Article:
Saturday, 27 October 2018

SHOOTING INQUIRY ABANDONED IN BYO


RIOT police armed with assault rifles and water cannons had to be called in yesterday when violence broke out at Rainbow Hotel in Bulawayo during hearings conducted by the commission of inquiry investigating the post-election shootings that occurred in Harare on August 1.

Former South African President Kgalema Motlanthe, who chairs the commission of inquiry into the August 1 shooting by the military, and his team were forced to leave the venue through the back door as tempers flared, forcing police officers at the meeting to call for reinforcements.

Several people were arrested following the skirmishes during which chairs were thrown at the commissioners. This was after one of a witness, Taurai Kundishaya, had apportioned blame for the killings on the opposition MDC Alliance.

Kundishaya, who claimed to have been a taxi driver in Harare, but resides in Bulawayo and witnessed the August 1 shootings, was adamant that the MDC Alliance was responsible for the violence. 

“I was at the Rainbow Towers on the day and I heard people singing that (MDC Alliance leader Nelson) Chamisa was their president and had won the elections. I saw about 50 people approaching the (Zimbabwe Electoral Commission) command centre, armed with stones. I knew something could happen because if MDC youths had stones, the situation would have gone bad,” he said.

Kundishaya was booed off and threatened with assault, resulting in a near 30-minute stoppage of proceedings.

Some people in attendance questioned why the commission was investigating Harare killings in Bulawayo, arguing this was an attention-seeking stunt by President Emmerson Mnangagwa’s regime.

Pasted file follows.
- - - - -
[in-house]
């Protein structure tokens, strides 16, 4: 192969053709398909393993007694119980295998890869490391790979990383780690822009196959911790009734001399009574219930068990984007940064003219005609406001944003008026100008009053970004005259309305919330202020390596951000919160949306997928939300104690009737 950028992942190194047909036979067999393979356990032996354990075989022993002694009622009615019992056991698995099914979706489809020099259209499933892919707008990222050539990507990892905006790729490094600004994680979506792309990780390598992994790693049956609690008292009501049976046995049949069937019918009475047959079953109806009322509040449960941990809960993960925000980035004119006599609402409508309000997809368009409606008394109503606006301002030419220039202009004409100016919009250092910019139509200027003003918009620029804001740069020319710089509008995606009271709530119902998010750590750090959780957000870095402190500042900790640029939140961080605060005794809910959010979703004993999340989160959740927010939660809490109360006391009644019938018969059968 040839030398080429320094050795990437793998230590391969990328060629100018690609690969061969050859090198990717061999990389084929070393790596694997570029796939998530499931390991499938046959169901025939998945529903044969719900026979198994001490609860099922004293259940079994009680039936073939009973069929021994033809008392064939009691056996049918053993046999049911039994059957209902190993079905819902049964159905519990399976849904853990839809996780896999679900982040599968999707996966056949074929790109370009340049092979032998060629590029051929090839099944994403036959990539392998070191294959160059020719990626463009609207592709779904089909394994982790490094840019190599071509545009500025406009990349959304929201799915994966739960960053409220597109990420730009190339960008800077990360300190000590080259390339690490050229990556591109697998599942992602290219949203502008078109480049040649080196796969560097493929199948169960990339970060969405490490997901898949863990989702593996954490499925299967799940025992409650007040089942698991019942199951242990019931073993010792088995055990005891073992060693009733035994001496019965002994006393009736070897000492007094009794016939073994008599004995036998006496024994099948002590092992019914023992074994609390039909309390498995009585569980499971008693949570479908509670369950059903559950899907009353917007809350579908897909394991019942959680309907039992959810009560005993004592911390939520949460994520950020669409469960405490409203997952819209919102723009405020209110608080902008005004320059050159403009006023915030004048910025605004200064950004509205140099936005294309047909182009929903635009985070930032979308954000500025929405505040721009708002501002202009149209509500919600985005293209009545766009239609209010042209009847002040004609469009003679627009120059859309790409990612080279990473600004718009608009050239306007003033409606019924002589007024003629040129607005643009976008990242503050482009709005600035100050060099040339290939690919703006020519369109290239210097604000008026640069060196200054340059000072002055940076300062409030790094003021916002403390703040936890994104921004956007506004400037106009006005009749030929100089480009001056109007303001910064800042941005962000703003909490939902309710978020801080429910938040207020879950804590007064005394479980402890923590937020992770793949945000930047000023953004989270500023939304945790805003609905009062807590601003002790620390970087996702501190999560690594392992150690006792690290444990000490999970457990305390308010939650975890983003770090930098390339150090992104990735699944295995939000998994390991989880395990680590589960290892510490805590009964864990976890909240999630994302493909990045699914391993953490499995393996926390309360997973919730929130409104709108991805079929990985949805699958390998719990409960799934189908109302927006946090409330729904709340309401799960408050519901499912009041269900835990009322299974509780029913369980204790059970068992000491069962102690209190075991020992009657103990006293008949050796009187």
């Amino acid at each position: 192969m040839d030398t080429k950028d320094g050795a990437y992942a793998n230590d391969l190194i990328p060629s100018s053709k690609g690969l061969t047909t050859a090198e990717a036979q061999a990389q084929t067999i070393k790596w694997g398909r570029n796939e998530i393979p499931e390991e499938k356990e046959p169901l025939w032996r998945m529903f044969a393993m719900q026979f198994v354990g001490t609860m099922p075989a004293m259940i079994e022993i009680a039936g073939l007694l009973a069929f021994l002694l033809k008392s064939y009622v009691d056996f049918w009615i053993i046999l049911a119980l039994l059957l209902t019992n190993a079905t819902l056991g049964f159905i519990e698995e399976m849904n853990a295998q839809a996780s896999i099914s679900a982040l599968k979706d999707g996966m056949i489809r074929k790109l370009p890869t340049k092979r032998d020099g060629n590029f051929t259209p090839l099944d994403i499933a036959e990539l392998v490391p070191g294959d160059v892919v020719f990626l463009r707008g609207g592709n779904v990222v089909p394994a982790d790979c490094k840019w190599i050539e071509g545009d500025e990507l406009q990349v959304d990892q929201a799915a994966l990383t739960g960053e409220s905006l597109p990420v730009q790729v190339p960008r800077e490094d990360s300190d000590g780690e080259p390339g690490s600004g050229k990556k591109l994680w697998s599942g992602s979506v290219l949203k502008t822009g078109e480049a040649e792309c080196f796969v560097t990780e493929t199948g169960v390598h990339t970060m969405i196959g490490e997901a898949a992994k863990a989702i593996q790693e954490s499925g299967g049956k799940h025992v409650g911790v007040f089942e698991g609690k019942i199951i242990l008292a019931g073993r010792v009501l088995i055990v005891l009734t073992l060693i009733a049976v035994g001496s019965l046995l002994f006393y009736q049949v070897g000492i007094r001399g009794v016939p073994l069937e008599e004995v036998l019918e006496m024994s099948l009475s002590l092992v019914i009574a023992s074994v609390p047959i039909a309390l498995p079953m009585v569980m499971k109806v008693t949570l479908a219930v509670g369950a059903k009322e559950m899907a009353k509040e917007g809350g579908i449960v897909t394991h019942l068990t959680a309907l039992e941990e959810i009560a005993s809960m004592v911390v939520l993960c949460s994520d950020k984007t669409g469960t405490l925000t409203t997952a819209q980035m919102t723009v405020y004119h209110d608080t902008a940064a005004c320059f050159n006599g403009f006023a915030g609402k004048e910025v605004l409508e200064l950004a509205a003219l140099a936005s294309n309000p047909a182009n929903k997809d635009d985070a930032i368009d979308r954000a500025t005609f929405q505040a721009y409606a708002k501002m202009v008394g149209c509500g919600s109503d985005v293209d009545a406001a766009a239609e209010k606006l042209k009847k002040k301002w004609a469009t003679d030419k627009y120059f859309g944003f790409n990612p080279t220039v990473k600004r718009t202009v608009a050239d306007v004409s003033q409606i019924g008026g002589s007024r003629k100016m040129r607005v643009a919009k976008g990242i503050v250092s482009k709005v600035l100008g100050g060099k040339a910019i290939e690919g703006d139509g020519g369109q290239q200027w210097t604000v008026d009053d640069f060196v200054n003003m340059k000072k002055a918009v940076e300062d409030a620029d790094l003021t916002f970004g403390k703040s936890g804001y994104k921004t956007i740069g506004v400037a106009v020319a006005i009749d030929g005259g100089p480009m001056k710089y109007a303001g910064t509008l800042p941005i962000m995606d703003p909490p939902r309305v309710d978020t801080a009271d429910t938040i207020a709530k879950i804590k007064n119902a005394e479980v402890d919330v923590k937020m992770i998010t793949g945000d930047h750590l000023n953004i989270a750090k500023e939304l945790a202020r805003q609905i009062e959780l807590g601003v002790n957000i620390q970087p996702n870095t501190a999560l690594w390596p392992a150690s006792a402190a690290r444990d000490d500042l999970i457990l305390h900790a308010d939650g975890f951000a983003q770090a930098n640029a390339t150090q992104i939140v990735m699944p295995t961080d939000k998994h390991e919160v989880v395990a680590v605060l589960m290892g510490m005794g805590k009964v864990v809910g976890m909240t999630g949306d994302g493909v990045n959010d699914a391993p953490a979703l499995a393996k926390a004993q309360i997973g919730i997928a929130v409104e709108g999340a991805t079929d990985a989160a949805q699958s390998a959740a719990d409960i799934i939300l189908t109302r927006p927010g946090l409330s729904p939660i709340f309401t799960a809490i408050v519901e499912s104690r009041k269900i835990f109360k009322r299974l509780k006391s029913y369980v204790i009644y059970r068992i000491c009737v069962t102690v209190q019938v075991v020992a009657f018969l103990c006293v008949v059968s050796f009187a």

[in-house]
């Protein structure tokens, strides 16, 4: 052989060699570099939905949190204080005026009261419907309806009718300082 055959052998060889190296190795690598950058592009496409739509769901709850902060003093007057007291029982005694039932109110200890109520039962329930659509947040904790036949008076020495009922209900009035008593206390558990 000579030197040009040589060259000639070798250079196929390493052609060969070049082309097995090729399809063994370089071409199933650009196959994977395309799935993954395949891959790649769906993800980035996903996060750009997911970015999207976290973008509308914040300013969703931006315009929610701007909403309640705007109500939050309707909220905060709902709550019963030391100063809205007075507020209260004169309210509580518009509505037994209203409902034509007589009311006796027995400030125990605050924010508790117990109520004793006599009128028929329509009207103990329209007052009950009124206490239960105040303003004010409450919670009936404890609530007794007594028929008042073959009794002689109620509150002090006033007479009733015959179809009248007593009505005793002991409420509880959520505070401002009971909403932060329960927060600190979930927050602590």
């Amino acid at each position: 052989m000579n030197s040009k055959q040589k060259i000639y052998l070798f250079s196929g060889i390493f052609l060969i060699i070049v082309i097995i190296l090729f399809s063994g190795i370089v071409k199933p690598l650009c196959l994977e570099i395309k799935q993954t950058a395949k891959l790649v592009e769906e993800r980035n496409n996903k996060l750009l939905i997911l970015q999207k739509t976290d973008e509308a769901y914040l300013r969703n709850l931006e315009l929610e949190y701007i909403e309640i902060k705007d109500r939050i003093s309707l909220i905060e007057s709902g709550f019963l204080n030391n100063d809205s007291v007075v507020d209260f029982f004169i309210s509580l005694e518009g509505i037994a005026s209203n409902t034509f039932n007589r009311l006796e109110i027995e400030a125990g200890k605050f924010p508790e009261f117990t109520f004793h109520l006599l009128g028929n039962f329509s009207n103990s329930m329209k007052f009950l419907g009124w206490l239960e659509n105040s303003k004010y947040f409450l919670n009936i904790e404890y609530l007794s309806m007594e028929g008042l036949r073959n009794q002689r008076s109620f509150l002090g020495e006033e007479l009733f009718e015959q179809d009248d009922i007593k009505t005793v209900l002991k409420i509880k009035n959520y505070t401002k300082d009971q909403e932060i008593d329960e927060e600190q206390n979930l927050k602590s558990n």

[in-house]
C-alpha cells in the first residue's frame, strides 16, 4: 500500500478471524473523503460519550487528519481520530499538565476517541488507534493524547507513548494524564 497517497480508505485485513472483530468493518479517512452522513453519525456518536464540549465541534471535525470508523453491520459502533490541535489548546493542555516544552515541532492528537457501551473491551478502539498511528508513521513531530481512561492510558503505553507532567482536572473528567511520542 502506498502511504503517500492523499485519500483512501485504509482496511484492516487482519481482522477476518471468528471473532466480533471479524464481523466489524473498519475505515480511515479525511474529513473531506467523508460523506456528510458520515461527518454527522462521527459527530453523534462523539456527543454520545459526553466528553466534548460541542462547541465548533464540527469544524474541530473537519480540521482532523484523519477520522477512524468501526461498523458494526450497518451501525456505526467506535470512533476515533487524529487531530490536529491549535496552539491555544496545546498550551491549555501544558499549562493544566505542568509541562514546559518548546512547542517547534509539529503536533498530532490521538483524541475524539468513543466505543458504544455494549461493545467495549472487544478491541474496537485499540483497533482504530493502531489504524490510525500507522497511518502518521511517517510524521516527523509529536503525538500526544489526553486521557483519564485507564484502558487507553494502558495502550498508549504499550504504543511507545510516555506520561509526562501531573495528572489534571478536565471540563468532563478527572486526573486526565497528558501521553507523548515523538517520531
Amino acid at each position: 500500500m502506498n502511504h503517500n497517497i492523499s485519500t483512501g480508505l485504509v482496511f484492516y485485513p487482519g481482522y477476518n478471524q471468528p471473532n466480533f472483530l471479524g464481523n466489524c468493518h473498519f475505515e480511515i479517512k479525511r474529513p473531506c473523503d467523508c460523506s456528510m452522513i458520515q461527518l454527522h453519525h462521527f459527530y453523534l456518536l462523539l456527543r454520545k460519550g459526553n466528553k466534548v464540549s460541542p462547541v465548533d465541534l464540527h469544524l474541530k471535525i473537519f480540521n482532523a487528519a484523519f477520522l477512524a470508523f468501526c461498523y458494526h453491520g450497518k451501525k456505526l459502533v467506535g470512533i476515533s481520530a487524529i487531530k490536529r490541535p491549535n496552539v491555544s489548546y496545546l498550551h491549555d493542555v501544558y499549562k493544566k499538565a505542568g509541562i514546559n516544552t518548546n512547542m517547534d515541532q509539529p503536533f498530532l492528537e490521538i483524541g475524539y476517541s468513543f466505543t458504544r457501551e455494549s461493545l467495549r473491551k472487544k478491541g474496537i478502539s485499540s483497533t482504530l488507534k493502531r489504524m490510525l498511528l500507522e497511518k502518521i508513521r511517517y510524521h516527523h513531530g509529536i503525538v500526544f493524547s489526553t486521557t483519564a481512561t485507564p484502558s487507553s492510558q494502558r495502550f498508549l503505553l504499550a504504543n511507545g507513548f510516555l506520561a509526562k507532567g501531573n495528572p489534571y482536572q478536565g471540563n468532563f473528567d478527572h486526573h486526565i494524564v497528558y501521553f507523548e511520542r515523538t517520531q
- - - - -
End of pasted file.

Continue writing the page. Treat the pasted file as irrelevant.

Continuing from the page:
They said the inquiry was a waste of time since soldiers were caught on camera spraying bullets on fleeing civilians.

Some activists questioned why government was keen to investigate the August 1 killings during which about seven people were killed, but had not done so with the 1980s Gukurahundi mass killings in Matabeleland and Midlands provinces during which thousands of mainly Ndebele-speaking people were murdered.

The activists demanded the release of the Chihambakwe Commission of Inquiry report that contained findings of the Gukurahundi atrocities that left some 20 000 civilians’ dead.

Mnangagwa appointed a seven-member commission chaired by Motlanthe to investigate circumstances leading to the shooting of civilians by the army on August 1 in Harare following the disputed July 30 harmonised elections.

The commission has so far held hearings in Harare. It was the first time that the commission was in Bulawayo, but participants at yesterday’s hearings were not amused and accused the government of wasting State resources by investigating Harare killings in the city.

Motlanthe, however, justified the visit to Bulawayo, saying: “The commission, in its wisdom, decided to come to Bulawayo because there is a possibility that some people in Matabeleland have been in Harare or had relatives who were injured or killed on the day and would, therefore, want to hear the circumstances of what happened, or you have suggestions and recommendations as to how law enforcement agents must handle such situations.” Newsday

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